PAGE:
- The Washington Times - Thursday, October 26, 2006


New-home prices fell last month by the largest amount in 35 years and owners are being warned to brace for further declines, especially in formerly hot markets.

After years of increases, some buyers say prices are still out of their range.

The Commerce Department reported yesterday that the median price for a new home sold in September was $217,100, a decline of 9.7 percent from September 2005.

That was the lowest median home price in two years and the sharpest year-over-year decline since December 1970, providing dramatic evidence of the slowdown in the once-booming housing market.

The median price is the middle point, where half sell for more and half sell for less.

The price decline for new homes followed a report Wednesday that prices in the much bigger existing-home sales market also dropped on a year-over-year basis in September by 2.5 percent, the largest decline in records going back nearly four decades.

The price decline for new homes in September came while the sales pace picked up, rising by 5.3 percent to a seasonally adjusted annual rate of 1.075 million homes.

It was the second consecutive increase in sales following three months of declines. But even with the improvement, sales activity is down 14.2 percent from a year ago.

Some potential buyers are deciding to hold off in hopes prices will fall further.

Russell Saimons, a 37-year-old financial adviser in Seattle, said from what he could observe, home prices have not come down that much in his area but “they’re not increasing like they were a year or two ago.”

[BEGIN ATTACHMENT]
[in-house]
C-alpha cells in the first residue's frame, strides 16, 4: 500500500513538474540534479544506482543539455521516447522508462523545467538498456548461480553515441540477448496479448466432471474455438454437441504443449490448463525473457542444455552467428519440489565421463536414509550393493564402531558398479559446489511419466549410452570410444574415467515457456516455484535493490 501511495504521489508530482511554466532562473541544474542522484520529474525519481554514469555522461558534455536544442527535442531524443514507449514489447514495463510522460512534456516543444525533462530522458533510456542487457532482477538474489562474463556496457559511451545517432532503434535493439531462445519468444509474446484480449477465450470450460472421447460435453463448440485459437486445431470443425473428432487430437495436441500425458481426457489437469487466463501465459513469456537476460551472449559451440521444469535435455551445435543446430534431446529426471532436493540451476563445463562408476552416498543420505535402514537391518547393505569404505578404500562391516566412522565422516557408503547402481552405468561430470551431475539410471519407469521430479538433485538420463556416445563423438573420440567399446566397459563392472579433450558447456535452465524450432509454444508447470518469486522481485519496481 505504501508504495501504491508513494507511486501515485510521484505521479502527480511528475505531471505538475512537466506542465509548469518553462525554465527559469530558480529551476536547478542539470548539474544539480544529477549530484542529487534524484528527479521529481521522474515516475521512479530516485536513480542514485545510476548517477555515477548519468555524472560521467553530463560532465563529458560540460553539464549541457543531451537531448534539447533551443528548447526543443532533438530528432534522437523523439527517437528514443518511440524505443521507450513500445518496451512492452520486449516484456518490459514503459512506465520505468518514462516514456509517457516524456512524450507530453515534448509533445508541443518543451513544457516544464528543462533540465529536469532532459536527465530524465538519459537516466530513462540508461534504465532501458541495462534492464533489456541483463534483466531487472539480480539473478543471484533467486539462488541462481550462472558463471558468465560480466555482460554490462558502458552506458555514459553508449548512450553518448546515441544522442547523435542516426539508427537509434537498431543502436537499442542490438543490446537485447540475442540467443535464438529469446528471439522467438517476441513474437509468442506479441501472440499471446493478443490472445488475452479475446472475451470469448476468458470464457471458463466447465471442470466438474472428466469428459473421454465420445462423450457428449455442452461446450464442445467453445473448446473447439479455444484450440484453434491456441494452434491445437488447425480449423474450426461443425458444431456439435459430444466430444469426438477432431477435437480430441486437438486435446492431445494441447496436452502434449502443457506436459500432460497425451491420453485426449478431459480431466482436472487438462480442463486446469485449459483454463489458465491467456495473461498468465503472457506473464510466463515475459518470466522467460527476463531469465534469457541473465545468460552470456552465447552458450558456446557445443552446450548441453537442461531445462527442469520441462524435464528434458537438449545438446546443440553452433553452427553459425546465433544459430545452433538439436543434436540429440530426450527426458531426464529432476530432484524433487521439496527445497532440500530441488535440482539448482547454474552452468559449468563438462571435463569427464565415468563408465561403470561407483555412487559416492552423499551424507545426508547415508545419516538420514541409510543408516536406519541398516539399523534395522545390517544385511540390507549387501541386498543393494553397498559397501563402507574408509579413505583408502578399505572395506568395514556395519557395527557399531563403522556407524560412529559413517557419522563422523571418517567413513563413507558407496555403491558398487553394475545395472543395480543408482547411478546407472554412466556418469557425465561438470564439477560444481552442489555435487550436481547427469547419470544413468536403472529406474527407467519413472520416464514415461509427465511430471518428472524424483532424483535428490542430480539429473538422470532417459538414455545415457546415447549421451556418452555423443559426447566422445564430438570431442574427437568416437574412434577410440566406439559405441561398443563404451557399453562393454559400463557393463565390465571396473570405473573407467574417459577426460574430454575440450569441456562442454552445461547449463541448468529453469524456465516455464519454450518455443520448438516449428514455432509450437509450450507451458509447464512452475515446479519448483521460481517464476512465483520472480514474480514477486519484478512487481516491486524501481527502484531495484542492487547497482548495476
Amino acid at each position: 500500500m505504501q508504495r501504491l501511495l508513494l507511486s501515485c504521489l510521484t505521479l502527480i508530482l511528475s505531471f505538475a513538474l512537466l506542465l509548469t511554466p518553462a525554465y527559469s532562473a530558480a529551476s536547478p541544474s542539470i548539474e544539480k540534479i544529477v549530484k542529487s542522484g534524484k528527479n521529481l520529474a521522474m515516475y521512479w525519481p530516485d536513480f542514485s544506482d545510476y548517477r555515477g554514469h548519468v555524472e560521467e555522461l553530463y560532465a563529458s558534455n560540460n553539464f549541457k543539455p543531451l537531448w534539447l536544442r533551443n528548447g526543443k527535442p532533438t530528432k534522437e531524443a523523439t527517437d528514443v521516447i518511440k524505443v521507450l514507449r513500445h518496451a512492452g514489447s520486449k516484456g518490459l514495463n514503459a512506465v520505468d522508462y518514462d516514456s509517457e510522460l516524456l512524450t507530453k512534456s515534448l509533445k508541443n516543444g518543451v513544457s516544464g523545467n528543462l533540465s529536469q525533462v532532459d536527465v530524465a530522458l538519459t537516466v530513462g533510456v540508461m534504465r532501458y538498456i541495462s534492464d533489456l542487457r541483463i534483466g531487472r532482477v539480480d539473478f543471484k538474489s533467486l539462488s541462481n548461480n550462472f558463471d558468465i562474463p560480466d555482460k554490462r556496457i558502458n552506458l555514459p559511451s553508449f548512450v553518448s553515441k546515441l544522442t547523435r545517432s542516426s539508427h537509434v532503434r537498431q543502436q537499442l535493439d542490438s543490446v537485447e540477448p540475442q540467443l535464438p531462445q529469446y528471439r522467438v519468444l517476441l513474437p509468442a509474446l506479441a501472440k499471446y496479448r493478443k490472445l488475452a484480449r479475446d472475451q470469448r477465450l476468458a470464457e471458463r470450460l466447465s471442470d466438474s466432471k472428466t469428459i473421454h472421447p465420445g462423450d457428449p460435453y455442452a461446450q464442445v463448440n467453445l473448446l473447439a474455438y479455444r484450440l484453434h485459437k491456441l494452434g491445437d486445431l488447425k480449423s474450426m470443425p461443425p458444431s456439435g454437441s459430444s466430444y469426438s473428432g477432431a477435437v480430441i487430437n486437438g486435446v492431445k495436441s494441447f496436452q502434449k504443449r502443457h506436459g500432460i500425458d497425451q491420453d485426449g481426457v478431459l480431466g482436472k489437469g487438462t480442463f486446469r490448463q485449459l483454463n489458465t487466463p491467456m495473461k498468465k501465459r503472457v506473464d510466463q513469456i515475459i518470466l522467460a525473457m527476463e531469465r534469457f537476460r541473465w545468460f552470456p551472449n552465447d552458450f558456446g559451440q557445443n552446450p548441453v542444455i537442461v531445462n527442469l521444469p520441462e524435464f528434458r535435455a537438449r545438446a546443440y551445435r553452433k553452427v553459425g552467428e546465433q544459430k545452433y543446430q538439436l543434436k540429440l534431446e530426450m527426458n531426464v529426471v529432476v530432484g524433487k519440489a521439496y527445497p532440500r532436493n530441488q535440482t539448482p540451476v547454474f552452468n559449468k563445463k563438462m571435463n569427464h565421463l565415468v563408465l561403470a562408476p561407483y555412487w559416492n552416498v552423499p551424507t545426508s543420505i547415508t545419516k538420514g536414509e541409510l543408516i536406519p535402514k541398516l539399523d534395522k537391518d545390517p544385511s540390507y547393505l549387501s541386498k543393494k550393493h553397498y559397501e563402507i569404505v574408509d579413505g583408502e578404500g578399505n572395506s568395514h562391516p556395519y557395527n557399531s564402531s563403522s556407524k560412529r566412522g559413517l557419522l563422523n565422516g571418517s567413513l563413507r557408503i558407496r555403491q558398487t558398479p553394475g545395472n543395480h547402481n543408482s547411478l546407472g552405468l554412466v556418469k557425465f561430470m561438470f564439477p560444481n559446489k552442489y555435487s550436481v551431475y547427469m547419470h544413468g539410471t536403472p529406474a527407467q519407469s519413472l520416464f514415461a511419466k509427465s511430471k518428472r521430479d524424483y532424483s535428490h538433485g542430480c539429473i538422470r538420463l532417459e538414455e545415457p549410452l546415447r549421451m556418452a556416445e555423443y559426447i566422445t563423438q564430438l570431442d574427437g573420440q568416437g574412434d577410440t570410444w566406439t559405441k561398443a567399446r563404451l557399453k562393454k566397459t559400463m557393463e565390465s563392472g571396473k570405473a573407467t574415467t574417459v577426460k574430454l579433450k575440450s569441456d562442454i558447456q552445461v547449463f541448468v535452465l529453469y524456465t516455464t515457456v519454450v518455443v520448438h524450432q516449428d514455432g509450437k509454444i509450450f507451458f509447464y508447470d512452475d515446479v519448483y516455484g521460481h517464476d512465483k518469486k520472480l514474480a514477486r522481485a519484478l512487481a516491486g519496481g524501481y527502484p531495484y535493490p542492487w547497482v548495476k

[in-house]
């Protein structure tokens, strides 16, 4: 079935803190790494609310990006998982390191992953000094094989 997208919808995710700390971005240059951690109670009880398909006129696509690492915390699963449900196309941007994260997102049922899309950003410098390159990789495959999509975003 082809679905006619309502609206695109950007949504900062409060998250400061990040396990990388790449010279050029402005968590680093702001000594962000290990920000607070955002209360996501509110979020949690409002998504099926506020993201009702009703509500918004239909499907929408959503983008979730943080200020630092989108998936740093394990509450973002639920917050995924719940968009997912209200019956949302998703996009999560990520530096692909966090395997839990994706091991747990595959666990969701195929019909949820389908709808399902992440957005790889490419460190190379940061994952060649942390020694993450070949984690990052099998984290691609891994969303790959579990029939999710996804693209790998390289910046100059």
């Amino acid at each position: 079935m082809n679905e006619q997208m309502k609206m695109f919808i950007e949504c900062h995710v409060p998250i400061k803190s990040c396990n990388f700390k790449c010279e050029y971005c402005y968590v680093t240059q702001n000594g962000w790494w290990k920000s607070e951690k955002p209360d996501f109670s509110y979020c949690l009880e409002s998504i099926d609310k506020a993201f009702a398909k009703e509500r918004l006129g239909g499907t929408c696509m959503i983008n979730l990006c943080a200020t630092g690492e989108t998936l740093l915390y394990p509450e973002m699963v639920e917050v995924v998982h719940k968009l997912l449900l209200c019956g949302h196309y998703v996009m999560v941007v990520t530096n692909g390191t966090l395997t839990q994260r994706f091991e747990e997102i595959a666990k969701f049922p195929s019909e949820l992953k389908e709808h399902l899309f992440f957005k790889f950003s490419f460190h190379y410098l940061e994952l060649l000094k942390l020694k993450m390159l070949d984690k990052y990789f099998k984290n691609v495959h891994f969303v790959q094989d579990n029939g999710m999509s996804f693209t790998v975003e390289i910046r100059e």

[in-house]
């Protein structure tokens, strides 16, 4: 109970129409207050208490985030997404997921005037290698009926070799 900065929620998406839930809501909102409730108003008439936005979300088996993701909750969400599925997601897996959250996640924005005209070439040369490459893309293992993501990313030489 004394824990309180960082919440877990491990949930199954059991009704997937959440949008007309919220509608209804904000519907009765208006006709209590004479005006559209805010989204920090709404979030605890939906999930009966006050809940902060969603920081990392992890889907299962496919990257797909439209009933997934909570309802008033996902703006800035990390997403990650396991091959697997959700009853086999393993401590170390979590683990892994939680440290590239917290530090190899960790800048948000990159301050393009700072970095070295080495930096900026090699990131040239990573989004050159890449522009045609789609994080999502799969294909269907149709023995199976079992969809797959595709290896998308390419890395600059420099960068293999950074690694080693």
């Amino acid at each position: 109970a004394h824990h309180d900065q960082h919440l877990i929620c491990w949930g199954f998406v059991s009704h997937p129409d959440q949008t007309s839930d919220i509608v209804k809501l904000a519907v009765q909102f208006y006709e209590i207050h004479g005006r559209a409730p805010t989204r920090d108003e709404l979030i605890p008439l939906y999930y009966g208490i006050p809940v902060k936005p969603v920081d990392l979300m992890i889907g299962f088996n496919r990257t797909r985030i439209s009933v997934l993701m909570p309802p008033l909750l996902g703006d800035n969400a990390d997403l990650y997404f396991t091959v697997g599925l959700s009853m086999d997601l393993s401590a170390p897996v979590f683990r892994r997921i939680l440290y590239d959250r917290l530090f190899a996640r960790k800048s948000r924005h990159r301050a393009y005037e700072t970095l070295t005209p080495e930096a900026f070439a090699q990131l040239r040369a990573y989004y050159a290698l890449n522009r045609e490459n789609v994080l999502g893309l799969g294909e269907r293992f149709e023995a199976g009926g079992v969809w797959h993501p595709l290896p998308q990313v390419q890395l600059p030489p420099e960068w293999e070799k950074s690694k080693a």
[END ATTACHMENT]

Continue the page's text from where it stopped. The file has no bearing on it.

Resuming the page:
He said he eventually wants to buy a home but “it probably won’t happen for two to three years” because he expects prices to keep coming down.

A recent AP-AOL real estate poll found that 45 percent of those surveyed thought the housing market in their area was still overpriced.

The sharp slowdown in housing follows an extended boom in which the lowest mortgage rates in four decades powered sales of both new and existing homes to records for five consecutive years, helping support the overall economy.

Analysts say further price declines are probable for both new and existing homes. A glut of unsold homes on the market is forcing builders to throw in expensive incentives such as granite countertops and swimming pools in order to sell homes.

“The housing market correction is in full swing but it probably has another year to go before it bottoms out,” said Mark Zandi, chief economist at Moody’s Economy.com. “It is going to be painful because there are a lot of price declines to come.”

Mr. Zandi said he was forecasting that prices for existing homes would drop by 3.7 percent in 2007, which would be the first decline for a full year since the Great Depression.

For many of the formerly hot sales markets along the Northeast coast and in Florida, California and Arizona, the price drops could be particularly severe, given the double-digit price gains in those areas in recent years.

Federal Reserve Chairman Ben S. Bernanke has estimated that this year’s housing decline probably will cut growth by a percentage point in the second half of this year. The Fed raised interest rates for 17 consecutive times through June in hopes of slowing economic growth enough to restrain rising inflation pressures.

The Fed kept rates unchanged for the third straight month at a meeting on Wednesday. But officials gave no indication they were close to cutting rates because of the weakness in housing, saying they were still concerned that inflation is too high.

Many private economists think the economy grew at a sluggish rate of around 2 percent from July through September, the second straight quarter of slower growth. The government is releasing the actual figure today.

Inventories of both existing and new homes dropped slightly in September but remain close to all-time highs.

The rise in new-home sales last month reflected a 23.9 percent jump in the West and a 6.9 percent gain in the South. Sales plunged 34.5 percent in the Northeast and were down 6.3 percent in the Midwest.

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